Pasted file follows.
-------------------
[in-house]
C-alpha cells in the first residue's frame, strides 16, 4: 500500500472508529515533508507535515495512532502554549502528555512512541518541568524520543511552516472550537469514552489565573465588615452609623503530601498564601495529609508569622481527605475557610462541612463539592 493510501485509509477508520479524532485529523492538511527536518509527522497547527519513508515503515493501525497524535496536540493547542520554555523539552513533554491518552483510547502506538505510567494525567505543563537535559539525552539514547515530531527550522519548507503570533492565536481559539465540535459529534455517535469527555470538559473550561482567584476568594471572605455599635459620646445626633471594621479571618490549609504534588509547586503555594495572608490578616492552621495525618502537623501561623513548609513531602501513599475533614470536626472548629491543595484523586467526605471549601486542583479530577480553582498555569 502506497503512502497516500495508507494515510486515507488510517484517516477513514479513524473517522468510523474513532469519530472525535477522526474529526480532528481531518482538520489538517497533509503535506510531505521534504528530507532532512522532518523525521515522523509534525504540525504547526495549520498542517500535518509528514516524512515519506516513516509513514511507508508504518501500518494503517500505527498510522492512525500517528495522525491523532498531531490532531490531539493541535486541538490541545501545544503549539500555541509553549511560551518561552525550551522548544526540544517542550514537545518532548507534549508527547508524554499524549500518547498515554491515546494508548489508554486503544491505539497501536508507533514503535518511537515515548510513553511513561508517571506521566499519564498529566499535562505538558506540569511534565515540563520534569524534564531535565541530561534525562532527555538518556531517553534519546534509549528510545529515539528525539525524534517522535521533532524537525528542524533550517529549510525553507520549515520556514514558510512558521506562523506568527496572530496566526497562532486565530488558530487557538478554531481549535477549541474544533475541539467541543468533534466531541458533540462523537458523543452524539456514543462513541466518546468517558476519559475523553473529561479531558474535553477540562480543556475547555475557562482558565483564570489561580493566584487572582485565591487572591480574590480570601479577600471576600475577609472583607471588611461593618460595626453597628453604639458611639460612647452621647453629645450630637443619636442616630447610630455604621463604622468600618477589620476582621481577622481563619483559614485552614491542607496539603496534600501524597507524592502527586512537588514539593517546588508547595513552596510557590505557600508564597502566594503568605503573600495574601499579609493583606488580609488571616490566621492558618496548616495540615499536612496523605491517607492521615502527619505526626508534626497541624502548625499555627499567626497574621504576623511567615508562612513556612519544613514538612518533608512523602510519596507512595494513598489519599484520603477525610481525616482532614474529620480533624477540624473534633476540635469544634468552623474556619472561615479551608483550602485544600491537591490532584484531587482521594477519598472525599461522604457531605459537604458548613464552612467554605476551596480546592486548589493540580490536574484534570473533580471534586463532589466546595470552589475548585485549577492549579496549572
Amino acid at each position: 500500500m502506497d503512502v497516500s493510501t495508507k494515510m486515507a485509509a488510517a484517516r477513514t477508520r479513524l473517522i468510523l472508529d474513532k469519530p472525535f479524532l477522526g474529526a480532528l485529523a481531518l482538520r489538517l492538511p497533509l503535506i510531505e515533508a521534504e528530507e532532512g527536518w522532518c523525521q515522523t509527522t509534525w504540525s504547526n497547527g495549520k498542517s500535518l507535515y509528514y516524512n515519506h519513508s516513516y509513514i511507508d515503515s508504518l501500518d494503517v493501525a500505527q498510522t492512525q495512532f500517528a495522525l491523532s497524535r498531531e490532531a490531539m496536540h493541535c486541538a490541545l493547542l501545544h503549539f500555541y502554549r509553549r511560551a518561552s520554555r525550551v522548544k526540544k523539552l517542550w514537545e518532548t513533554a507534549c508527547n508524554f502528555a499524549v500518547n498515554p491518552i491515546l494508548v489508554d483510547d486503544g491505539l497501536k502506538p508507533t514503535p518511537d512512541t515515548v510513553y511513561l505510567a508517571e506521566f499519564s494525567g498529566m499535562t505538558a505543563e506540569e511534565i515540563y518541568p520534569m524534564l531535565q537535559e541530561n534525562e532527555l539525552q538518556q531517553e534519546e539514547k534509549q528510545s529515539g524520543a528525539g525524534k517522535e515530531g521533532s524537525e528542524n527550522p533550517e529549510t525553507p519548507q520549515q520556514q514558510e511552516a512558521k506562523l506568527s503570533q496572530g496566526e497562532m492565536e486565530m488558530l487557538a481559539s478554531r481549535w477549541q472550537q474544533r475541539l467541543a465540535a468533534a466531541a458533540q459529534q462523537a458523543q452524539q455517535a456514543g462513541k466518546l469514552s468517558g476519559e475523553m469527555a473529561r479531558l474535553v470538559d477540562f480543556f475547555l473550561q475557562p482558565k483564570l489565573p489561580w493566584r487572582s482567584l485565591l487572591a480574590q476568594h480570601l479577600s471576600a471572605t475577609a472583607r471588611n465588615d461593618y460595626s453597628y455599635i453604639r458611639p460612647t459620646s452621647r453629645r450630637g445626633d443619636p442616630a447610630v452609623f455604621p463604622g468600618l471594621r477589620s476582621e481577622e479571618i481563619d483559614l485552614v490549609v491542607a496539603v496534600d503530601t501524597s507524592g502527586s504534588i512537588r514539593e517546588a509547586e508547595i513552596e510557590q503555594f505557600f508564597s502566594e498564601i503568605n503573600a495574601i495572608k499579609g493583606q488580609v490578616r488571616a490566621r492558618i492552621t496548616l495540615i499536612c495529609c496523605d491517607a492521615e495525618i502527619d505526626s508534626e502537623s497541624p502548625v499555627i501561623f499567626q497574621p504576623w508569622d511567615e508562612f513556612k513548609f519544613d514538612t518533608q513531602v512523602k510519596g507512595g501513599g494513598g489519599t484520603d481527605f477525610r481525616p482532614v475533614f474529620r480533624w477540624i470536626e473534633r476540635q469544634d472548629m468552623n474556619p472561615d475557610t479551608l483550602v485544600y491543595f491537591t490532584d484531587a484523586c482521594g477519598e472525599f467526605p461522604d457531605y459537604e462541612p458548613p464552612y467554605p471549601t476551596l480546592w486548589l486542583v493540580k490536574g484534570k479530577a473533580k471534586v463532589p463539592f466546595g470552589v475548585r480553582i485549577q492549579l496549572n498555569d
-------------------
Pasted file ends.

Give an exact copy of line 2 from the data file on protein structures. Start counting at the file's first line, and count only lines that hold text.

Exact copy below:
C-alpha cells in the first residue's frame, strides 16, 4: 500500500472508529515533508507535515495512532502554549502528555512512541518541568524520543511552516472550537469514552489565573465588615452609623503530601498564601495529609508569622481527605475557610462541612463539592 493510501485509509477508520479524532485529523492538511527536518509527522497547527519513508515503515493501525497524535496536540493547542520554555523539552513533554491518552483510547502506538505510567494525567505543563537535559539525552539514547515530531527550522519548507503570533492565536481559539465540535459529534455517535469527555470538559473550561482567584476568594471572605455599635459620646445626633471594621479571618490549609504534588509547586503555594495572608490578616492552621495525618502537623501561623513548609513531602501513599475533614470536626472548629491543595484523586467526605471549601486542583479530577480553582498555569 502506497503512502497516500495508507494515510486515507488510517484517516477513514479513524473517522468510523474513532469519530472525535477522526474529526480532528481531518482538520489538517497533509503535506510531505521534504528530507532532512522532518523525521515522523509534525504540525504547526495549520498542517500535518509528514516524512515519506516513516509513514511507508508504518501500518494503517500505527498510522492512525500517528495522525491523532498531531490532531490531539493541535486541538490541545501545544503549539500555541509553549511560551518561552525550551522548544526540544517542550514537545518532548507534549508527547508524554499524549500518547498515554491515546494508548489508554486503544491505539497501536508507533514503535518511537515515548510513553511513561508517571506521566499519564498529566499535562505538558506540569511534565515540563520534569524534564531535565541530561534525562532527555538518556531517553534519546534509549528510545529515539528525539525524534517522535521533532524537525528542524533550517529549510525553507520549515520556514514558510512558521506562523506568527496572530496566526497562532486565530488558530487557538478554531481549535477549541474544533475541539467541543468533534466531541458533540462523537458523543452524539456514543462513541466518546468517558476519559475523553473529561479531558474535553477540562480543556475547555475557562482558565483564570489561580493566584487572582485565591487572591480574590480570601479577600471576600475577609472583607471588611461593618460595626453597628453604639458611639460612647452621647453629645450630637443619636442616630447610630455604621463604622468600618477589620476582621481577622481563619483559614485552614491542607496539603496534600501524597507524592502527586512537588514539593517546588508547595513552596510557590505557600508564597502566594503568605503573600495574601499579609493583606488580609488571616490566621492558618496548616495540615499536612496523605491517607492521615502527619505526626508534626497541624502548625499555627499567626497574621504576623511567615508562612513556612519544613514538612518533608512523602510519596507512595494513598489519599484520603477525610481525616482532614474529620480533624477540624473534633476540635469544634468552623474556619472561615479551608483550602485544600491537591490532584484531587482521594477519598472525599461522604457531605459537604458548613464552612467554605476551596480546592486548589493540580490536574484534570473533580471534586463532589466546595470552589475548585485549577492549579496549572